Posted on November 15, 2013, Friday
|Wan Ahmad Uzir |
KUCHING: Does GST stand for goods and services tax or government service tax?
Now that the new tax system – goods and services tax has yet to be implemented, the GST consumers see in the
market should refer to government service tax.
This clarification came from state Domestic Trade, Cooperatives and Consumerism director Wan Ahmad Uzir Wan Sulaiman, who said no trader was allowed to collect goods and services tax since the implementation had been scheduled for 2015.
“Therefore, the GST people see should be government service tax, and not goods and services tax,” he said when contacted here yesterday.
Uzir said consumers could lodge a complaint with the department if they were asked to pay goods and services tax.
“The GST is probably government service tax. However, I cannot be too certain. As GST is not implemented yet, people can let us know if they are asked to pay before implementation,” he stated.
He was responding to a consumer, who said he was rather surprised to see a six per cent GST being imposed on desserts.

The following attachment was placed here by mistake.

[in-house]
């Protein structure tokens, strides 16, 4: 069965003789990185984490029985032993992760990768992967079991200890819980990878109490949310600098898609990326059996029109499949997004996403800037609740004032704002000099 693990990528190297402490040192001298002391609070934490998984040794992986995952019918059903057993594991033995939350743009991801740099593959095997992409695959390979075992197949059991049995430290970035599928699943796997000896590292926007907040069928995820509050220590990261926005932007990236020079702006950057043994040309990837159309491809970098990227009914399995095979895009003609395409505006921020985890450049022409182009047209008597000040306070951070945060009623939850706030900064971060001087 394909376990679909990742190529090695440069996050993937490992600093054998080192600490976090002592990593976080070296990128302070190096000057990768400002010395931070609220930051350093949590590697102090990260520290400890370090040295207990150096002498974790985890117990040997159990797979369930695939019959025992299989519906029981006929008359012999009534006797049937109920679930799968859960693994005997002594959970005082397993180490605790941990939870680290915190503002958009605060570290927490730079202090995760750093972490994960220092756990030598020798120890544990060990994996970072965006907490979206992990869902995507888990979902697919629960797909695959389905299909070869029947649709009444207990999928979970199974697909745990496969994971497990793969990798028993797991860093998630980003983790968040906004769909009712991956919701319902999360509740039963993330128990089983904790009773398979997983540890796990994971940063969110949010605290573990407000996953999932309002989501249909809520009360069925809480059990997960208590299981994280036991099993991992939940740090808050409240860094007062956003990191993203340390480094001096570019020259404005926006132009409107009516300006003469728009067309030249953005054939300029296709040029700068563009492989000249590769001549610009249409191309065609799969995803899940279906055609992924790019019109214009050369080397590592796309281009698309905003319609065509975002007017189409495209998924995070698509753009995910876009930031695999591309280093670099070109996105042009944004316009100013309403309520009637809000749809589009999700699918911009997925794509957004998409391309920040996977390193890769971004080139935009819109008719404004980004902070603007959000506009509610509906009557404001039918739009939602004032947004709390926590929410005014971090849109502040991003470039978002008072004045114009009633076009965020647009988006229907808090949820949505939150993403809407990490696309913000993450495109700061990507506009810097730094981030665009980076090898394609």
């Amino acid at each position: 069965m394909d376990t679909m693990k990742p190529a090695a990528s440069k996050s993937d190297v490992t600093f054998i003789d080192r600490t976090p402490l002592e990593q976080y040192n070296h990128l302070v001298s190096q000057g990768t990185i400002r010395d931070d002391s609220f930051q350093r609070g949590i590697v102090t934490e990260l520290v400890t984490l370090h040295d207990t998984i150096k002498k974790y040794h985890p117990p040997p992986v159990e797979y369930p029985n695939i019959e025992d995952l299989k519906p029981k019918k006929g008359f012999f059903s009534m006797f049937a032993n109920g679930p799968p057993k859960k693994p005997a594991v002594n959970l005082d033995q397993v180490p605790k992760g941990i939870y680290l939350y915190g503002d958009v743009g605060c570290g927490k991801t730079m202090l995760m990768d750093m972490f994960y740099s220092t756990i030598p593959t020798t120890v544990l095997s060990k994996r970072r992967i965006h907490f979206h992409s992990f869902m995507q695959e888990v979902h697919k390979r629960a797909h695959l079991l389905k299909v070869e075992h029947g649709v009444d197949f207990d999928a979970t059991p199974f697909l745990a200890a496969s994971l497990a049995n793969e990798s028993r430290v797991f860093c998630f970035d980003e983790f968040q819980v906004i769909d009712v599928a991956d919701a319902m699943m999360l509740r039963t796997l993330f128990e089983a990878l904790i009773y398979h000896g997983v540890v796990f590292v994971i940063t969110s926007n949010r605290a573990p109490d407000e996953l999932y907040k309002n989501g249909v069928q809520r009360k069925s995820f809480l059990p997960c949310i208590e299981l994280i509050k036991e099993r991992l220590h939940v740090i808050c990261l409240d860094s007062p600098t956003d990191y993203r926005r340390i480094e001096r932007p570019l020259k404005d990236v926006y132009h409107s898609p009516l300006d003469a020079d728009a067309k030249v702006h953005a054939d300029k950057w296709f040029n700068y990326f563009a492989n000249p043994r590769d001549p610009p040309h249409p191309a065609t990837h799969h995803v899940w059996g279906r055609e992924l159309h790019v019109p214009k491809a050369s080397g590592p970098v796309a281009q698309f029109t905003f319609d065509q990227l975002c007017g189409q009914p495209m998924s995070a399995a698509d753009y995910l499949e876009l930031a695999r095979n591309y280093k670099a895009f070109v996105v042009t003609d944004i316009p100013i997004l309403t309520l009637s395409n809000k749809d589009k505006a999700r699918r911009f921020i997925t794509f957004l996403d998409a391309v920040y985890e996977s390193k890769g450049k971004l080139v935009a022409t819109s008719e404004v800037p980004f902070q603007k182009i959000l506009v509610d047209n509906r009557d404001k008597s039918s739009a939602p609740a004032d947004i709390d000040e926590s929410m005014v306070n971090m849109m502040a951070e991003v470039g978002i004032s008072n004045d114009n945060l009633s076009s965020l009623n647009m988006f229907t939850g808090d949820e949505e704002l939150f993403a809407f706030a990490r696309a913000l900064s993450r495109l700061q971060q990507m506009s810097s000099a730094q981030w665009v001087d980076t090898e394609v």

Requesting anonymity, the consumer said he spotted GST on the price tags at an outlet while shopping at a mall near here recently.
He said the government would implement GST only a year or so later and wondered why he had to pay for it then.
“To say I was surprised is an understatement. And I would not be too shocked if other consumers did not pay attention to those price tags, which say plus six per cent GST.
“Or people would not mind paying GST now? I do not know.
“To me, it is confusing since the government made it clear GST would start some time in 2015,” he said.
Then and there, he decided not to purchase any dessert. Neither did he ask the shop owner why consumers had to pay GST.
Prime Minister Datuk Seri Najib Tun Razak had announced when tabling Budget 2014 on Oct 25 that the GST would be implemented starting April 1, 2015.
The new tax system will replace the current 10 per cent sales tax and six per cent service tax.